It’s a deal, it’s a steal. Plenty of moist fish with a crispy coating, crunchy slaw-like filling and one is enough for lunch. The best part is they offer sustainable 100% Ocean Wise seafood and an earth friendly reuse and recycle system. The clam chowder seemed popular as did the Wild Pacific Fish and Chips (salmon, halibut, cod). Next time I’d like to try the Local Shrimp Roll (“lobster roll style”), curry chips, BBQ Thetis Queen Tuna, BBQ Fanny Bay Oyster Sandwich….. Red Fish Blue Fish is located in the Inner Harbour at 1006 Wharf Street at the foot of Broughton on the pier below Wharf Street. They’re open until 5pm 7 days a week, 3pm on rainy days like today.
Tempura Cod Tacones at Red Fish Blue Fish, via iPhone
Her favorite spot to collect “art supplies” is in Hawaii. Not what you might think. Longobardi, an art prof at Georgia State University trolls the world’s coastlines in search of marine debris for her art exhibits. The gallery viewer is encouraged to reconcile between the gorgeous photographs of Hawaii and web-like installations made from the refuse collected there, reminding us to consider the connection between humans, land, sea and the industrial machine.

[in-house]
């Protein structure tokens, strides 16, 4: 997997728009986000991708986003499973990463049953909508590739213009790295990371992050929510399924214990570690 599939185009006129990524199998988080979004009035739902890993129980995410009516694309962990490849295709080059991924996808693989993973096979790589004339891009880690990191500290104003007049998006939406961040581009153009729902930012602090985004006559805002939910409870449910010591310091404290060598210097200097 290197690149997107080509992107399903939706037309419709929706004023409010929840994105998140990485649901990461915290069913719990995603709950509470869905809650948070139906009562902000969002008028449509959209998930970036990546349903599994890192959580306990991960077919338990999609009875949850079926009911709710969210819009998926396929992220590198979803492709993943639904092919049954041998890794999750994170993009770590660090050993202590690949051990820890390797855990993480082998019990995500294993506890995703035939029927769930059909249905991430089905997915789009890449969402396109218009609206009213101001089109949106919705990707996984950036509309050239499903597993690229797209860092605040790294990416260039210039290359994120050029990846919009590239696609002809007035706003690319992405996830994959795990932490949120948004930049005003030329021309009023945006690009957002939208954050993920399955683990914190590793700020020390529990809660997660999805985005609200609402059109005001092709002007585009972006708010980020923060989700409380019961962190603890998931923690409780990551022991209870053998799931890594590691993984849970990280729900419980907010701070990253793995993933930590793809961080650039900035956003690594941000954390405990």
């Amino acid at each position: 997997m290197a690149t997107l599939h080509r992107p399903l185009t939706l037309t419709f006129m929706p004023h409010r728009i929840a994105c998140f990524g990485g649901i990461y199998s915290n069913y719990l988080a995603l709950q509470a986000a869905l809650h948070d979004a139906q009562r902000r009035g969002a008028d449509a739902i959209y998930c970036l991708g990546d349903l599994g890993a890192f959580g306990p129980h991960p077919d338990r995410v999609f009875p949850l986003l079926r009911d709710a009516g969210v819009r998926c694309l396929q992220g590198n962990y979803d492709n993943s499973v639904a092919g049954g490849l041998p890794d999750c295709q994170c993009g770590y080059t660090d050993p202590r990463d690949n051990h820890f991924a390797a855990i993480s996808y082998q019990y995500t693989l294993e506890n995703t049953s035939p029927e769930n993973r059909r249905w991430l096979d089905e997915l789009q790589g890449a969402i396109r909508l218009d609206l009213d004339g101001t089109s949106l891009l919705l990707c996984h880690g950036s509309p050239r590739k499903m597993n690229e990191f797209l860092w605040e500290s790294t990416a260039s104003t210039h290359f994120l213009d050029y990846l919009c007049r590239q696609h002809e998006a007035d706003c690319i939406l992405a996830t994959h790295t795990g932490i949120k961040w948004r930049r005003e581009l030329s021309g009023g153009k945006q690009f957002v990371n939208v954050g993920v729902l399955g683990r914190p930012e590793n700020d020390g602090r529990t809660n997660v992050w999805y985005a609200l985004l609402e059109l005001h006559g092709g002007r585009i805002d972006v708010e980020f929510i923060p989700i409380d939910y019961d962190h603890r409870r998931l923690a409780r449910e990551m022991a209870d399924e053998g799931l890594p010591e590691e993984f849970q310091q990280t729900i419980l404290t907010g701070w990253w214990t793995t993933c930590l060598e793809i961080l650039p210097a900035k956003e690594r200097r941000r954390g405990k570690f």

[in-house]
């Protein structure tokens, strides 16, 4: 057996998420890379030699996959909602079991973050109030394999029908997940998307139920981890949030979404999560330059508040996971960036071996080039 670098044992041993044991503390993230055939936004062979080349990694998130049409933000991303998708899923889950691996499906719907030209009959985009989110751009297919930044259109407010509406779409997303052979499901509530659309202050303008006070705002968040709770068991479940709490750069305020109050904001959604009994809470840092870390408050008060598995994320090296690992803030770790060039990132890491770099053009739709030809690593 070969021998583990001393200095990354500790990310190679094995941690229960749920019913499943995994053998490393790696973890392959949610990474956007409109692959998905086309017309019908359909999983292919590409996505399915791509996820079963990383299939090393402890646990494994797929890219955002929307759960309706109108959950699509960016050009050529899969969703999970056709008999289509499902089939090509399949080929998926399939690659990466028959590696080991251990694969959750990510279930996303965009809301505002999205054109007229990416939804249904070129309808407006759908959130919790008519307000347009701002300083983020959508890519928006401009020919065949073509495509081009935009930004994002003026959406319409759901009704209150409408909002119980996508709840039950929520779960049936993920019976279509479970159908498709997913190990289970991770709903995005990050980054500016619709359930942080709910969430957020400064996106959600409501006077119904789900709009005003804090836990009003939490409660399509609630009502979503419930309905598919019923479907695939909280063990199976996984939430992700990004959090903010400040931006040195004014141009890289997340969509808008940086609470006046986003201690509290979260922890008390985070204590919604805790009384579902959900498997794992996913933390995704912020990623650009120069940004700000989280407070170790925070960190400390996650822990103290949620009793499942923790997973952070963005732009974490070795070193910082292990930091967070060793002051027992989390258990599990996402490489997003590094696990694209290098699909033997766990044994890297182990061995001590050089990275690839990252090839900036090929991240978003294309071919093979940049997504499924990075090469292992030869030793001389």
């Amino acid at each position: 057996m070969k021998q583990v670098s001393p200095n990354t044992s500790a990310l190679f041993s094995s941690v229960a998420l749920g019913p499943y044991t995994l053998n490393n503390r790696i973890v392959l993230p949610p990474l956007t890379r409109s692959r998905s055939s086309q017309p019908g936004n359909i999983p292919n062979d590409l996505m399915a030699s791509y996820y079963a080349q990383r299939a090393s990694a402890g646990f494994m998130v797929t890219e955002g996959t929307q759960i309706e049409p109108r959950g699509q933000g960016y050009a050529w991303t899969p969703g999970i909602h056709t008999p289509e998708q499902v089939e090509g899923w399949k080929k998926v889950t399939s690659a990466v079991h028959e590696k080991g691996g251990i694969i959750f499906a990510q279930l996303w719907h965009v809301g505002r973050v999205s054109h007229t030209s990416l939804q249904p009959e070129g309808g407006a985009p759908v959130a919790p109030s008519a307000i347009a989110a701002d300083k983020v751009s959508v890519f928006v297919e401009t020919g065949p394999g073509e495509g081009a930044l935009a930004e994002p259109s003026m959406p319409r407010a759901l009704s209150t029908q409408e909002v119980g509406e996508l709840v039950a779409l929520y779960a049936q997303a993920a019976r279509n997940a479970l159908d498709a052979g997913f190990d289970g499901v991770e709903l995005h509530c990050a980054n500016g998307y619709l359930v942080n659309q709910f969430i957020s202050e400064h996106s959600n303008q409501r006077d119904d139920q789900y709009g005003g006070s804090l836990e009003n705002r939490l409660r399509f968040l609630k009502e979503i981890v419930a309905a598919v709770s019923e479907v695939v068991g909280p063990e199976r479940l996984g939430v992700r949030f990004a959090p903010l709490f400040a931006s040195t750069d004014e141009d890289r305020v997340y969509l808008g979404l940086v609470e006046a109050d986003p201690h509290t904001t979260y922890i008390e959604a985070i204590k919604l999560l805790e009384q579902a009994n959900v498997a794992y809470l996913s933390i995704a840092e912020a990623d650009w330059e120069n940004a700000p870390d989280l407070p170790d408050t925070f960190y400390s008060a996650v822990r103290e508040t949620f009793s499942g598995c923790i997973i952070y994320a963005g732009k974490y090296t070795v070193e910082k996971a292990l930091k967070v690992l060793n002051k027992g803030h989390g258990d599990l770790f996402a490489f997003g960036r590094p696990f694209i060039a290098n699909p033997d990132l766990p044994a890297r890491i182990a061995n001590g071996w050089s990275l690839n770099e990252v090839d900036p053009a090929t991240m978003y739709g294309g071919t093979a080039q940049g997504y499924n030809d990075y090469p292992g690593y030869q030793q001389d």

Last night’s Oscar-Winning Animated Short Film, Logorama, proves just how permeating modern advertising is. The 16-minute film was comprised solely of well known logos and characters from over 2,500 large corporations.
Nicolas Schmerkin, the film’s producer, says “The brain can register 14 logos in less than one second. Making the logos characters with sets and props is about what we’re living. I’m not talking about what the logos represent. They’re used for what they are.” It took longer than Avatar to produce.
I was a terrible movie watcher this year, seeing only 2 out of all the nominees. Both were documentaries that I watched in flight. The Cove, won for documentary feature and follows an impressive team of activists, filmmakers and freedivers (a woman from Vancouver) as they embark on a covert mission to penetrate a remote and hidden cove in Taiji, Japan, shining a light on a dark and deadly secret. Utilizing state-of-the-art techniques, including hidden microphones and cameras in fake rocks, the team uncovers how this small seaside village serves as a horrifying microcosm of massive ecological crimes happening worldwide.
Everyone should see Food Inc. It’s a reality check and a reminder to re-connect with where your food is coming from, how it is processed and how to support a positive food economy. It’s worth watching just to hear what farmer Joel Salatin has to say. He’ll make you want to ditch your skinny jeans for a pair of overalls and get your hands on a family of pigs and chickens.